[JS] Audyssey already had a very unique form factor with their original wireless Audio Dock, which is narrow and deep, unlike the majority of docks on the market that generally have a very traditional “landscape” aspect ratio. We had a lot of positive feedback from end-users about this form-factor because its footprint is very efficient, especially in a space sensitive environments like a desktop or nightstand. This form factor also has some performance advantages, most notably the side-firing drivers which provide better stereo separation than traditional dock configurations.
[GI] What was your biggest challenge in designing the Audio Dock Air?
[JS] We knew early on that there were some caveats relating to performance that would influence the form directly. For example, we had to avoid sharp edges that would adversely affect the performance of the tweeters. We also had to be very mindful of how the device was constructed to ensure that the cabinet would be sealed/airtight.
[GI] How many iterations did the design go through en route to the final production version?
[JS] There were really two main iterations, the first being the original concept sketch direction, the second being its refinement and subsequent 3D development. Everything else can be classified as refinement/implementation. As with any product, details had to be honed and finessed as the design was being implemented by the engineering team and manufacturer, however, these iterations were very small and did not impact the essence of the device.
[GI] Are there any aspects to the design that you’re particularly proud of?
[JS] The final design/production unit is very true to the original design intent. Actualizing a minimal design like the Audio Dock Air’s requires a lot of attention to detail and shared vision by the entire team. Audyssey understood this innately and having everyone aligned on this vision was crucial to ensuring that superfluous details didn’t creep in along the way.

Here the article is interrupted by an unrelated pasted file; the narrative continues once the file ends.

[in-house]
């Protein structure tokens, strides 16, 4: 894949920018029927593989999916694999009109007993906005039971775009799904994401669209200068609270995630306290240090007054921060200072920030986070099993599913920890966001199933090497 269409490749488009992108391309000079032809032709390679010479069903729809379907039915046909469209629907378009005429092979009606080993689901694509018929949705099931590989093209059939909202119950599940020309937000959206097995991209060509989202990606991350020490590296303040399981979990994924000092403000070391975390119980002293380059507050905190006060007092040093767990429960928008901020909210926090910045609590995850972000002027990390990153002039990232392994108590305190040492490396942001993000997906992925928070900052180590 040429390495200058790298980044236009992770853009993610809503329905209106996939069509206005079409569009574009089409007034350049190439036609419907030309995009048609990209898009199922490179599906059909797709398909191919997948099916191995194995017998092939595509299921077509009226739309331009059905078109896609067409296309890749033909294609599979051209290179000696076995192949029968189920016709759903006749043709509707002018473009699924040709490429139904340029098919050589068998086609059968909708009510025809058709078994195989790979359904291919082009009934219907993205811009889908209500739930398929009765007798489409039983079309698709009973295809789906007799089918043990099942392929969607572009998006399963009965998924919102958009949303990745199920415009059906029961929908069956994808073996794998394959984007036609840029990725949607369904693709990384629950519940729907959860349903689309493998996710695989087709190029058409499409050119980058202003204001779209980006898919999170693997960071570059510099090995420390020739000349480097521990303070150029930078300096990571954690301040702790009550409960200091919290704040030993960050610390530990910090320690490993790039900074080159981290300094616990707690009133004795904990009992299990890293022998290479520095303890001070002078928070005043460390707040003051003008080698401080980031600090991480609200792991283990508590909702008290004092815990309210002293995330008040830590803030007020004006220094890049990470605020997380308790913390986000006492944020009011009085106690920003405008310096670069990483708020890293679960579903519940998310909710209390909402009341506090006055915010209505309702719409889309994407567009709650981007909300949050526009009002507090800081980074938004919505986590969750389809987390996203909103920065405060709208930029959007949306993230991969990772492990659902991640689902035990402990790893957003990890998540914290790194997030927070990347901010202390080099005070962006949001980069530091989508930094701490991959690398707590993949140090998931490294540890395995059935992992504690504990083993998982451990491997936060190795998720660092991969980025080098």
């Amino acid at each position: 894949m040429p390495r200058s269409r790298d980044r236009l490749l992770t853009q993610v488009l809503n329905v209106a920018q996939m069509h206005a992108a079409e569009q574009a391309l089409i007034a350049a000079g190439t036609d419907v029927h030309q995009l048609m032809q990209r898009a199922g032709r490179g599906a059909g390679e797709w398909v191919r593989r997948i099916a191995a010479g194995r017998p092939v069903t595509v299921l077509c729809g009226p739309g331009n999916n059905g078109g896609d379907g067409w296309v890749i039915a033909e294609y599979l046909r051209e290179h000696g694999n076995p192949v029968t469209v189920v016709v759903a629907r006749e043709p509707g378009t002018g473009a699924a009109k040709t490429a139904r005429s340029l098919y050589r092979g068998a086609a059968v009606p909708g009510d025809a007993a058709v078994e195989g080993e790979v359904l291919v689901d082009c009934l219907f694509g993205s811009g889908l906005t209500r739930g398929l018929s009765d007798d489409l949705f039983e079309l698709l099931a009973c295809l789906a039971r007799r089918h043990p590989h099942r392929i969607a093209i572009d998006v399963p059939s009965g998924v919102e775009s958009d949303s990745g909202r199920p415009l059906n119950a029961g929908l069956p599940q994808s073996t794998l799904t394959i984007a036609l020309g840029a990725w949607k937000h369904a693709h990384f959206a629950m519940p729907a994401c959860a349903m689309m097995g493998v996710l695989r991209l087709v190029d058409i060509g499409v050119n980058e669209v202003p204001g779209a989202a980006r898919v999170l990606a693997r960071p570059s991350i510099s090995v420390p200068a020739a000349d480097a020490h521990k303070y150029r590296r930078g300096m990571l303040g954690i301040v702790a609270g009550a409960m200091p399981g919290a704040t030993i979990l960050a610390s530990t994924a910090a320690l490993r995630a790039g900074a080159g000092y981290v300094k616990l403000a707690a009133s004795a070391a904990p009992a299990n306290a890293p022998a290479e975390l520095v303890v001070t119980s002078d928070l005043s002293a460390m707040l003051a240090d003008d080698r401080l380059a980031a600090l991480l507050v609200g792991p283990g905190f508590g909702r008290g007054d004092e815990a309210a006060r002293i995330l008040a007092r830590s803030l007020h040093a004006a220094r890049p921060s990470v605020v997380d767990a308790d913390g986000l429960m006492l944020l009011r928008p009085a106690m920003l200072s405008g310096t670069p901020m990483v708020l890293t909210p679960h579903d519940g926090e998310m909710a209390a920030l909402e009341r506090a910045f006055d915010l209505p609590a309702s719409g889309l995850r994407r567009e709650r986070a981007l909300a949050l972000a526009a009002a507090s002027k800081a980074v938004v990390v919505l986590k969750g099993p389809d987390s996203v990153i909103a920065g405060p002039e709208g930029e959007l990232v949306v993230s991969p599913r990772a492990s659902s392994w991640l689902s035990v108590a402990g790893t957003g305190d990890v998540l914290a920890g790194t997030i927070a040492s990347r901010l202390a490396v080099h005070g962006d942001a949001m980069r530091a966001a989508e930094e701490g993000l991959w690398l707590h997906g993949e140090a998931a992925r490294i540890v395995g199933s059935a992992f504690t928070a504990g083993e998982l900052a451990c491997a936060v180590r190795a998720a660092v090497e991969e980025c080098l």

“…when I’m designing for music I’m designing for my friends and myself in a way that’s very personal.”
[GI] Why do you like designing for music?
[JS] People connect with these types of products deeply, whether it’s a device focused on music creation or playback, these devices play a special role in people’s lives. It’s also the most natural area for me to work in, when I’m designing for music I’m designing for my friends and myself in a way that’s very personal.
[GI] Let’s get personal for a bit. What inspires you outside of music?
[JS] Architecture. More products should receive the level of scrutiny and consideration that buildings are subjected to. Design should create special and memorable experiences for people and architecture does this for me most effectively. There is obviously the feeling you have when you’re viewing a structure or inside of a beautiful space, which fulfills the role of design on a cursory level, but more interestingly for me is the way buildings relate to their surroundings and how our perception of them evolves over time.
[GI] When you’re not creating irresistible objects or taking in architecture, what activities do you enjoy?
[JS] Exploring nature and staying out all night. I live and work in central Los Angeles, having a regular change of environment is important to me. I’ve always been drawn to the water, I do a lot of scuba and free diving locally because California’s kelp forests are very special to me. Local diving is also great for harvesting seafood and depending on the season, we have access to spiny lobster and divers scallops, I have a great time collecting the food and feeding friends.